While there is a growing body of scientific knowledge on improved techniques and procedures for the production and handling of quality pomegranate fruit to meet market demand, little is known about the magnitude of losses that occur at the farm and post-farmgate. This study revealed the amount of pomegranate fruit lost on the farm and the causes of loss and estimated the impacts of losses. The direct measurement method, which involved sorting and counting of individual fruit, was used since physical identification of the causes of fruit losses on individual fruit was necessary for data collection. Furthermore, qualitative data were collected by physical observation during harvesting and interaction with farm workers. At the case study farm in Wellington, Western Cape Province of South Africa, a range of 15.3–20.1% of the harvested crop was considered lost, as the quality fell below marketable standards for retail sales. This amounted to an average of 117.76 tonnes of pomegranate fruit harvested per harvest season in the case study farm, which is removed from the value chain and sold mainly at a low value for juicing and other purposes and translates to an estimated R10.5 million ($618,715.34) economic loss to the farmer. Environmental factors are the main causes of on-farm fruit losses. In the three pomegranate cultivars studied, sunburn and crack were identified as the leading cause of fruit loss, accounting for about 43.9% of all on-farm fruit losses. The lost fiber, carbohydrate, protein, iron and ascorbic acid contents associated with lost fruit were estimated to meet the daily recommended nutrition intake of 2, 9, 4, 2 and 24 people, respectively. Strategies to control and reduce pomegranate fruit losses and waste at the farm level should focus on environmental factors and mechanical damage since they account for the highest sources of fruit losses. This will ensure improved revenue to farmers, sustainable use of natural resources, reduction of the environmental impacts of the fruit industry, and more availability of quality fruit for nutritional security. Full article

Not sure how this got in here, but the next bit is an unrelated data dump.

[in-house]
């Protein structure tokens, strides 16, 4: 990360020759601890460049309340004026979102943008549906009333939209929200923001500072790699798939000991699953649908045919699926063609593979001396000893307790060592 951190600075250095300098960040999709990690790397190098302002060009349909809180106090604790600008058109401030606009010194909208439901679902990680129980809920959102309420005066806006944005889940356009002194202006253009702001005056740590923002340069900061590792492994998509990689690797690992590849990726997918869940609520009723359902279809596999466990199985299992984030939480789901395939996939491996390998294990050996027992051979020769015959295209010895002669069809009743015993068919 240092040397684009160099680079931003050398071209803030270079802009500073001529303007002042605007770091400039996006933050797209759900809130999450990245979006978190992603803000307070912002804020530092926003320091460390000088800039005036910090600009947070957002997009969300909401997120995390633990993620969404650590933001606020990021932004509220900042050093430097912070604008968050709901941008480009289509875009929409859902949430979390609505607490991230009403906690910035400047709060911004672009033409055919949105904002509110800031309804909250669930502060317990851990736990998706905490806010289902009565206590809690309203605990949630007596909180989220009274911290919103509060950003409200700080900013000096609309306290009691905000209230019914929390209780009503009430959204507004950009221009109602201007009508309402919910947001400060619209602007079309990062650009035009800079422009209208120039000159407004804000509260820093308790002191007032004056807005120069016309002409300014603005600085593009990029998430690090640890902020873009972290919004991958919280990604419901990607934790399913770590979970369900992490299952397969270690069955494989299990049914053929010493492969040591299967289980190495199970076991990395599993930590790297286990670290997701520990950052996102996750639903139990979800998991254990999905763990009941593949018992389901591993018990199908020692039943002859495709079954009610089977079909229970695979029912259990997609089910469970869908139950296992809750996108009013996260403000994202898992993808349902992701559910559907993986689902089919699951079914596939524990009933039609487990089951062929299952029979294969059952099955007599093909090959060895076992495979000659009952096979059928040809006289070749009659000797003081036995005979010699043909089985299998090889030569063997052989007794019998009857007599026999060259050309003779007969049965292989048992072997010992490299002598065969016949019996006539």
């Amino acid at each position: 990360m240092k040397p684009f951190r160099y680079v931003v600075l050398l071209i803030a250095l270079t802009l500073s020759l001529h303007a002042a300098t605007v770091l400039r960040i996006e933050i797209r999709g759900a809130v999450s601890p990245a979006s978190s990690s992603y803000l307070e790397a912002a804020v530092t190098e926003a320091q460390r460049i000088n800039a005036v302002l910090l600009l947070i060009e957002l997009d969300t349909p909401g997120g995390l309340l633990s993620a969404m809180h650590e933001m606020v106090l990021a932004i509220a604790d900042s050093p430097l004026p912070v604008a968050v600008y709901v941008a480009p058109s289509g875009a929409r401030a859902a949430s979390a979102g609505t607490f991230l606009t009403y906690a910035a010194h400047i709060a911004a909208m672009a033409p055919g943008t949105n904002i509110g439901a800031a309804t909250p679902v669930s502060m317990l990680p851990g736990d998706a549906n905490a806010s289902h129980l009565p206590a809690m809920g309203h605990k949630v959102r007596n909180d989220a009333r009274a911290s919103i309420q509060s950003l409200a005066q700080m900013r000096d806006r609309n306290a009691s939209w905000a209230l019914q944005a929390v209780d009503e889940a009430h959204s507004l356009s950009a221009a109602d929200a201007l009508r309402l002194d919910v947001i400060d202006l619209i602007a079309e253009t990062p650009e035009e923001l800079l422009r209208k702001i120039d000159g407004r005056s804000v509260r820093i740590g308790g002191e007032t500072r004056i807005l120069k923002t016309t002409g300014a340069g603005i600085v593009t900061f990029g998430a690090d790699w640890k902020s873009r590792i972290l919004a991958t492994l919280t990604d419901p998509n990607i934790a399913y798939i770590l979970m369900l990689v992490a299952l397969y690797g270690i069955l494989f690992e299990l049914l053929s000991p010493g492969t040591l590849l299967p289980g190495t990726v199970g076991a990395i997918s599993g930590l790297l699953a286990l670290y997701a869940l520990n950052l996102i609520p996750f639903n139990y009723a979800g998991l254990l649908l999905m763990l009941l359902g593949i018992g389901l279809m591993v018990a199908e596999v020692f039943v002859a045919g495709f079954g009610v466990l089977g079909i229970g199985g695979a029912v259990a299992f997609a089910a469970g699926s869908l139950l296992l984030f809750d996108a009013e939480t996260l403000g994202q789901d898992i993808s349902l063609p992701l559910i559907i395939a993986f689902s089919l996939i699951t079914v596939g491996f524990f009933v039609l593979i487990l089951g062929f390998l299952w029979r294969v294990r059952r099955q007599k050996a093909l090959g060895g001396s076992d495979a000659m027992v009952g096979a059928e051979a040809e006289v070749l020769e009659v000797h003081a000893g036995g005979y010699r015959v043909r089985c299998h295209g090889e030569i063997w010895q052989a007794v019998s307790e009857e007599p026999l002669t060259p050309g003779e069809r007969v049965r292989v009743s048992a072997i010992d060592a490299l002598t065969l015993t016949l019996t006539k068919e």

(This article belongs to the Special Issue Sustainability and Food Waste: Firm Strategies and Consumer Behaviour)